Oh, what a terrible thing that I spent my last days with anger and hatred filling my mind. I lay there in my bed at home waiting for the next dose of pain medication, hoping that the dreaded doorbell would not ring and it was Freddy and Brooke again, with a little supper for us, some magazines for me or whatever. Their expressions so kindly with Freddie calling me old chap or some such kind of pseudo endearment. What I really wanted was to be alone with my wife and being able to read occasionally or watch old movies when the pain was not too bad.

But I do understand that Judy needed them around, they made her feel alive just as surely as I made her feel that death was all around.

I was always happy to see the children, and their phone calls would lighten up my day. Sometimes I wonder if they knew that. And to see the grandchildren, clustered around me, with their bright shiny hair and beautiful lips and eyes that I could gaze into until eternity. They were a little afraid of me, because I was so thin and I wonder if I had some bad smells perhaps from my mouth or from the many drugs that permeated my body and came out of my pores. But they did come as often as they could and these were always very joyful occasions to me. I would ask them to bring me the children’s books that we keep on a shelf in the living room and we looked at the pictures together while I asked them to tell me the stories.

Brooke and Freddie often arrived Sunday morning after mass, bringing with them some homemade soup, squash or lentil or some other healthy variety, that Brooke had made for our lunch. I have to admit it tasted awfully good but, since they were not eating with us, they hovered around almost like parents tending to a child, making sure the bib was properly fastened around my neck and that the soup wasn’t too hot or too spicy for me, as I couldn’t tolerate spices those last days. And Freddie again calling me old chap, smiling as he did sympathetically as though saying “I know how you feel.” But he didn’t-because he was not dying.

I tried to tell my wife how I felt and she would reply, “But they are our best friends.”

“Yours” I would say “not mine.”

Then she said, not too unkindly, “You don’t have any best friends.”

“Does that mean,” I said, “that these are my best friends by default and because I don’t have any obvious ones, these best friends of yours must do.”

But arguments were too exhausting we both realized, and we stopped this kind of nattering. I could never tell her how I really felt. Judy simply promised that she would tell Brooke and Freddie not to drop around quite so often, that they should call first and that perhaps they could speak more by telephone, as visits made me so tired.

“Yes,” I agreed. But I kept getting worse with less and less control over how I would be treated and soon wished to see only my family as the disease progressed. I knew I would have to go into palliative care at some point, when my wife was no longer able to take care of me.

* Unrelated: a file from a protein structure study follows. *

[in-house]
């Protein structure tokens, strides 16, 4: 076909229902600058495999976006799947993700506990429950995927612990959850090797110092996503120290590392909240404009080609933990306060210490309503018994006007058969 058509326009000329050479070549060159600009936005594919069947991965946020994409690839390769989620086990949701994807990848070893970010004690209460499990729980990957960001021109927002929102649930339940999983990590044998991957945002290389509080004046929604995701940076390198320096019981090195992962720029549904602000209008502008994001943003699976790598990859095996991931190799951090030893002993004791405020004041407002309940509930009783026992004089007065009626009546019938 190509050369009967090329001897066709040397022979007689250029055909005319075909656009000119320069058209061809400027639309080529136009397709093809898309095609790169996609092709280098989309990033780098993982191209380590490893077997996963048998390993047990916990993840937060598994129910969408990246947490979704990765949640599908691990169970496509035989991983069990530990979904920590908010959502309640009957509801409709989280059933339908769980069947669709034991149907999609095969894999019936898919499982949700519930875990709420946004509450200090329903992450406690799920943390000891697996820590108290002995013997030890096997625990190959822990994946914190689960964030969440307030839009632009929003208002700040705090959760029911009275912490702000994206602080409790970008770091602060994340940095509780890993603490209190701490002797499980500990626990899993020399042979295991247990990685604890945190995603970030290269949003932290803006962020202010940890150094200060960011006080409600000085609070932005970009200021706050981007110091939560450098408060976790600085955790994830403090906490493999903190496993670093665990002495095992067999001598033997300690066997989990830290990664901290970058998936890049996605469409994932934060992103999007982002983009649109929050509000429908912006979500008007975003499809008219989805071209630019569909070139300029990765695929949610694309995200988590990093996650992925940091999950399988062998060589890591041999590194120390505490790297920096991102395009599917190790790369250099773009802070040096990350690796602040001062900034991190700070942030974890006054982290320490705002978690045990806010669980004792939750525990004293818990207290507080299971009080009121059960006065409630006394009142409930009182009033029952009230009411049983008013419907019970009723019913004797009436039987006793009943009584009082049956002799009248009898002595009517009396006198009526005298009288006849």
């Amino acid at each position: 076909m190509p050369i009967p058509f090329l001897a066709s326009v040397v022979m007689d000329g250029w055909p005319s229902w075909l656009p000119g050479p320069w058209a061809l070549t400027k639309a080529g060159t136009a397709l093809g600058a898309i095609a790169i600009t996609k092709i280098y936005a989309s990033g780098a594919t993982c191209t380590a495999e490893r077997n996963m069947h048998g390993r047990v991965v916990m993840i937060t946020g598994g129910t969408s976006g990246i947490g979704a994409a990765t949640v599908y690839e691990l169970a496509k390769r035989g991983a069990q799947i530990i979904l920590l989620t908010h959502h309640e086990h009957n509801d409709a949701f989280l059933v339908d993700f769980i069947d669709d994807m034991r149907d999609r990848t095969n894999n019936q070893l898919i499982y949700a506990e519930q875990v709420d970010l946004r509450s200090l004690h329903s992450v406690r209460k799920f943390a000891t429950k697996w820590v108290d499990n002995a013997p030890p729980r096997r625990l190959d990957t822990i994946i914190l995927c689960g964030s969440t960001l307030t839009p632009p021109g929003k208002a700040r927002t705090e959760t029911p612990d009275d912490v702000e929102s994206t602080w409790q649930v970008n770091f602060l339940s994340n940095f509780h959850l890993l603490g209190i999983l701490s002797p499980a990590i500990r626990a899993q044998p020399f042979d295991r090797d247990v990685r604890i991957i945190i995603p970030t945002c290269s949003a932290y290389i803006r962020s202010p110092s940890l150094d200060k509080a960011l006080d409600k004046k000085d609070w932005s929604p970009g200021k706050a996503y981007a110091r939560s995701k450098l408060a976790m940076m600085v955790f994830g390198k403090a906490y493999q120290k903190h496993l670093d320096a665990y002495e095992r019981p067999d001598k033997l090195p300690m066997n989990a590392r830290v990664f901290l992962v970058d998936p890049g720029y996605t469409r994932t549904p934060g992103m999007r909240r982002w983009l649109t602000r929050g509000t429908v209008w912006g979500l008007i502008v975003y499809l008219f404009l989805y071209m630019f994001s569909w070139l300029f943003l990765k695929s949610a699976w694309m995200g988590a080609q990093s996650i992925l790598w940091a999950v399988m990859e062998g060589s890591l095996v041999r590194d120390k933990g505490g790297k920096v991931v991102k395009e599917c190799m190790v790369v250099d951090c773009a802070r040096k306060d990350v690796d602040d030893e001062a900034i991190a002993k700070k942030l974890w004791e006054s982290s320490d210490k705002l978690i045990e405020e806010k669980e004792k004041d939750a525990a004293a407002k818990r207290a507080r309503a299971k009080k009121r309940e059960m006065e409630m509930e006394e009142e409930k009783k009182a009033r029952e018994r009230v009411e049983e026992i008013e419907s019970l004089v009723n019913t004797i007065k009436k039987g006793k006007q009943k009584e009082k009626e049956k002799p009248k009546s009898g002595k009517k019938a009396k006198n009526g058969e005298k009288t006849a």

My daughter drove me to see the hospice which looked like a comfortable hotel with large beautifully decorated rooms, reception areas with fireplaces and friendly staff. There were terraces outside, lined with flowers, and flowering trees, short walk-ways and landscaped lawns with large trees in the distance that you could see from the bedroom windows. How awful it all was. And I was told by a woman who came to our house, who specialized in such things that eventually I would begin to accept all of this and would not fight it anymore. That did happen.

Upon arriving, I told the supervising nurse about Freddie and Brooke, that I did not want them to be around me in the hospice and apparently she told my wife but they came anyway, to comfort her. No one listened to me or understood my position. Oh they kept out of the way, but I knew they were hovering nearby, perhaps in the lounge. And my wife would often mention them in conversation so I knew they were still very much a part of her life.

They were even there the night I died. I worsened quite suddenly early Saturday evening when my heart began to give out and unfortunately both my children were up at their cottages. They were called and wanted immediately to return to Toronto but my wife told them to wait until Sunday as she didn’t think they would be able to get back in time. There was simply too much to do with waking up the children and getting the car packed. She continued to call them every few hours throughout the night.

I was in no position to do anything about protesting that my children were not there as, by this point, I was drugged up to my eyeballs which remained wide open throughout the hours it took for me to die. No doubt I looked appalling, as I could not blink and just stared uselessly at a point somewhere across the room. My body was totally emaciated and my face looked like an orange skin-covered skeleton. What with my shallow raspy breathing and my creepy eyes, you would think Brooke and Freddie would be horrified and want to leave. But they did not.

They stayed there all night (I didn’t die till 6 am) alternately holding my wife’s hand, the one she was not holding my hand with, and, unbelievably, mine. I couldn’t see out of my eyes, mind you, as I was traveling in and out of my body throughout the night, sometimes hovering up around the ceiling, looking down on the horror that was me and the horror that was Freddie and Brooke trying to comfort me, and sometimes right inside my drugged unfeeling body as I worked on dying.

Nowadays I occasionally visit my wife in our home, being very quiet as I think she might be frightened or think that I was there to give her some kind of message from beyond which would be highly unlikely as neither of us had ever gone in for that sort of thing, either on earth or where I am now.

I never enter our house when Freddie and Brooke are visiting. I don’t even think I shall approach them when they come here, and I certainly hope they don’t recognize me.